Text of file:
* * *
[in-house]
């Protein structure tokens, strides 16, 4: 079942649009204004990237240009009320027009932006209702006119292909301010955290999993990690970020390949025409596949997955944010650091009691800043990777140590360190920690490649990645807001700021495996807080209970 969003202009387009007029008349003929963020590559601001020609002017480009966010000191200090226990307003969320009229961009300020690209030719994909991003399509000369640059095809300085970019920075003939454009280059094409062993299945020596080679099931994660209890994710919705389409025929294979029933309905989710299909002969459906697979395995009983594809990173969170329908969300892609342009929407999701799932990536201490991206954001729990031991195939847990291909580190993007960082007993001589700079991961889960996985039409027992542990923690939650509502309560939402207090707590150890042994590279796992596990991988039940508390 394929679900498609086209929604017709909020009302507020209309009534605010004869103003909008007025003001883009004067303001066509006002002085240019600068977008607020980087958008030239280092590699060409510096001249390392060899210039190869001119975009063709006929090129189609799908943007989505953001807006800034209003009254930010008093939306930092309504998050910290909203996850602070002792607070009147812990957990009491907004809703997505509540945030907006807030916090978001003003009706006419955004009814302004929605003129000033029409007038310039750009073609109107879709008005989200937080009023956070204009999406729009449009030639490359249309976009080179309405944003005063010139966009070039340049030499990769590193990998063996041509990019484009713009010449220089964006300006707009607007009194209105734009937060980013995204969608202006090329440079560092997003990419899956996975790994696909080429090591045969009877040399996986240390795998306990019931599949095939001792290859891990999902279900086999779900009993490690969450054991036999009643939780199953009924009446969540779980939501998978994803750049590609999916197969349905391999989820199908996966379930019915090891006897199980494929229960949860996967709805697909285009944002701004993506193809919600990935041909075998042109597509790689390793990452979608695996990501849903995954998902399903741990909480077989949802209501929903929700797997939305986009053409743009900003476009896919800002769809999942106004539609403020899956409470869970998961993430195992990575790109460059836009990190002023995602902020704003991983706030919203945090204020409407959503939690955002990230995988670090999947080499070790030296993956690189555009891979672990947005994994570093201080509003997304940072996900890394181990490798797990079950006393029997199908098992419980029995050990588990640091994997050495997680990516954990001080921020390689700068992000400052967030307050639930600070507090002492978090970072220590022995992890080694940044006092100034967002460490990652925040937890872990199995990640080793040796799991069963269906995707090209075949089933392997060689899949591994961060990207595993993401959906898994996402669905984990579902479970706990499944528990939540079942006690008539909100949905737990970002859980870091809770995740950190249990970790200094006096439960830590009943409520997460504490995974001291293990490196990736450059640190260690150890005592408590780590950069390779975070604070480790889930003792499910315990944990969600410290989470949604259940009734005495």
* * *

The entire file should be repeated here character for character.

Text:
[in-house]
């Protein structure tokens, strides 16, 4: 079942649009204004990237240009009320027009932006209702006119292909301010955290999993990690970020390949025409596949997955944010650091009691800043990777140590360190920690490649990645807001700021495996807080209970 969003202009387009007029008349003929963020590559601001020609002017480009966010000191200090226990307003969320009229961009300020690209030719994909991003399509000369640059095809300085970019920075003939454009280059094409062993299945020596080679099931994660209890994710919705389409025929294979029933309905989710299909002969459906697979395995009983594809990173969170329908969300892609342009929407999701799932990536201490991206954001729990031991195939847990291909580190993007960082007993001589700079991961889960996985039409027992542990923690939650509502309560939402207090707590150890042994590279796992596990991988039940508390 394929679900498609086209929604017709909020009302507020209309009534605010004869103003909008007025003001883009004067303001066509006002002085240019600068977008607020980087958008030239280092590699060409510096001249390392060899210039190869001119975009063709006929090129189609799908943007989505953001807006800034209003009254930010008093939306930092309504998050910290909203996850602070002792607070009147812990957990009491907004809703997505509540945030907006807030916090978001003003009706006419955004009814302004929605003129000033029409007038310039750009073609109107879709008005989200937080009023956070204009999406729009449009030639490359249309976009080179309405944003005063010139966009070039340049030499990769590193990998063996041509990019484009713009010449220089964006300006707009607007009194209105734009937060980013995204969608202006090329440079560092997003990419899956996975790994696909080429090591045969009877040399996986240390795998306990019931599949095939001792290859891990999902279900086999779900009993490690969450054991036999009643939780199953009924009446969540779980939501998978994803750049590609999916197969349905391999989820199908996966379930019915090891006897199980494929229960949860996967709805697909285009944002701004993506193809919600990935041909075998042109597509790689390793990452979608695996990501849903995954998902399903741990909480077989949802209501929903929700797997939305986009053409743009900003476009896919800002769809999942106004539609403020899956409470869970998961993430195992990575790109460059836009990190002023995602902020704003991983706030919203945090204020409407959503939690955002990230995988670090999947080499070790030296993956690189555009891979672990947005994994570093201080509003997304940072996900890394181990490798797990079950006393029997199908098992419980029995050990588990640091994997050495997680990516954990001080921020390689700068992000400052967030307050639930600070507090002492978090970072220590022995992890080694940044006092100034967002460490990652925040937890872990199995990640080793040796799991069963269906995707090209075949089933392997060689899949591994961060990207595993993401959906898994996402669905984990579902479970706990499944528990939540079942006690008539909100949905737990970002859980870091809770995740950190249990970790200094006096439960830590009943409520997460504490995974001291293990490196990736450059640190260690150890005592408590780590950069390779975070604070480790889930003792499910315990944990969600410290989470949604259940009734005495």